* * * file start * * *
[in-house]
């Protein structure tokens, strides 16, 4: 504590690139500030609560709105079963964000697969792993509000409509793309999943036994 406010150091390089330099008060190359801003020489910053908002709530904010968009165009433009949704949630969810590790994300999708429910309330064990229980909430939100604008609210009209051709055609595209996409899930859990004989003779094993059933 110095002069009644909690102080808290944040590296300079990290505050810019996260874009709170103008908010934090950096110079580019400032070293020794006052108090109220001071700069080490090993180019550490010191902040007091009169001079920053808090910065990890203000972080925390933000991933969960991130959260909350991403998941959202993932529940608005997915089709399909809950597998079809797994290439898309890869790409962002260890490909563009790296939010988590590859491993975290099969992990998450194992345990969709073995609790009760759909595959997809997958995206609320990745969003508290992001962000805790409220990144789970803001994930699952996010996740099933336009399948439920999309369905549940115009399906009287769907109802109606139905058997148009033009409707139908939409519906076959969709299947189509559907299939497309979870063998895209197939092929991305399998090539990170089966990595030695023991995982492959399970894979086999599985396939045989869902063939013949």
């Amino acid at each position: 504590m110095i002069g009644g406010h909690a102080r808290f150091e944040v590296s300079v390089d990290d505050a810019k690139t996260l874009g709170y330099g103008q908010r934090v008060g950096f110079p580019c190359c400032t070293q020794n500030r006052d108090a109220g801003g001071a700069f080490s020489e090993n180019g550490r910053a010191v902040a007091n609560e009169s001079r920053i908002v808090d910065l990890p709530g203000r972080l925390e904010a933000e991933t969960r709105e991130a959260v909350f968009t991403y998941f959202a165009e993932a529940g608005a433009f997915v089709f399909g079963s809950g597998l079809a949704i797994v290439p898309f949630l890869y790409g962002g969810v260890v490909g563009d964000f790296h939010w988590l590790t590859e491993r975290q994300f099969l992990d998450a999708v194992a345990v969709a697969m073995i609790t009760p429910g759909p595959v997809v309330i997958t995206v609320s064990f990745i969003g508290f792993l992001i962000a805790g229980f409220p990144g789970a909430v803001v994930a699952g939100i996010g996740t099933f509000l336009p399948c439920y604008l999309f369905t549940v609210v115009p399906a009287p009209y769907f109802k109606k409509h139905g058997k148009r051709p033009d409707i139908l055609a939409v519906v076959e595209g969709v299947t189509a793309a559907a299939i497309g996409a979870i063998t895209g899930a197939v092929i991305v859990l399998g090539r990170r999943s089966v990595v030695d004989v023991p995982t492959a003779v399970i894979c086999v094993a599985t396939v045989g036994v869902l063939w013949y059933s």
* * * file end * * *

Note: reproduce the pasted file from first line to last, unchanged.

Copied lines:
[in-house]
């Protein structure tokens, strides 16, 4: 504590690139500030609560709105079963964000697969792993509000409509793309999943036994 406010150091390089330099008060190359801003020489910053908002709530904010968009165009433009949704949630969810590790994300999708429910309330064990229980909430939100604008609210009209051709055609595209996409899930859990004989003779094993059933 110095002069009644909690102080808290944040590296300079990290505050810019996260874009709170103008908010934090950096110079580019400032070293020794006052108090109220001071700069080490090993180019550490010191902040007091009169001079920053808090910065990890203000972080925390933000991933969960991130959260909350991403998941959202993932529940608005997915089709399909809950597998079809797994290439898309890869790409962002260890490909563009790296939010988590590859491993975290099969992990998450194992345990969709073995609790009760759909595959997809997958995206609320990745969003508290992001962000805790409220990144789970803001994930699952996010996740099933336009399948439920999309369905549940115009399906009287769907109802109606139905058997148009033009409707139908939409519906076959969709299947189509559907299939497309979870063998895209197939092929991305399998090539990170089966990595030695023991995982492959399970894979086999599985396939045989869902063939013949």
């Amino acid at each position: 504590m110095i002069g009644g406010h909690a102080r808290f150091e944040v590296s300079v390089d990290d505050a810019k690139t996260l874009g709170y330099g103008q908010r934090v008060g950096f110079p580019c190359c400032t070293q020794n500030r006052d108090a109220g801003g001071a700069f080490s020489e090993n180019g550490r910053a010191v902040a007091n609560e009169s001079r920053i908002v808090d910065l990890p709530g203000r972080l925390e904010a933000e991933t969960r709105e991130a959260v909350f968009t991403y998941f959202a165009e993932a529940g608005a433009f997915v089709f399909g079963s809950g597998l079809a949704i797994v290439p898309f949630l890869y790409g962002g969810v260890v490909g563009d964000f790296h939010w988590l590790t590859e491993r975290q994300f099969l992990d998450a999708v194992a345990v969709a697969m073995i609790t009760p429910g759909p595959v997809v309330i997958t995206v609320s064990f990745i969003g508290f792993l992001i962000a805790g229980f409220p990144g789970a909430v803001v994930a699952g939100i996010g996740t099933f509000l336009p399948c439920y604008l999309f369905t549940v609210v115009p399906a009287p009209y769907f109802k109606k409509h139905g058997k148009r051709p033009d409707i139908l055609a939409v519906v076959e595209g969709v299947t189509a793309a559907a299939i497309g996409a979870i063998t895209g899930a197939v092929i991305v859990l399998g090539r990170r999943s089966v990595v030695d004989v023991p995982t492959a003779v399970i894979c086999v094993a599985t396939v045989g036994v869902l063939w013949y059933s």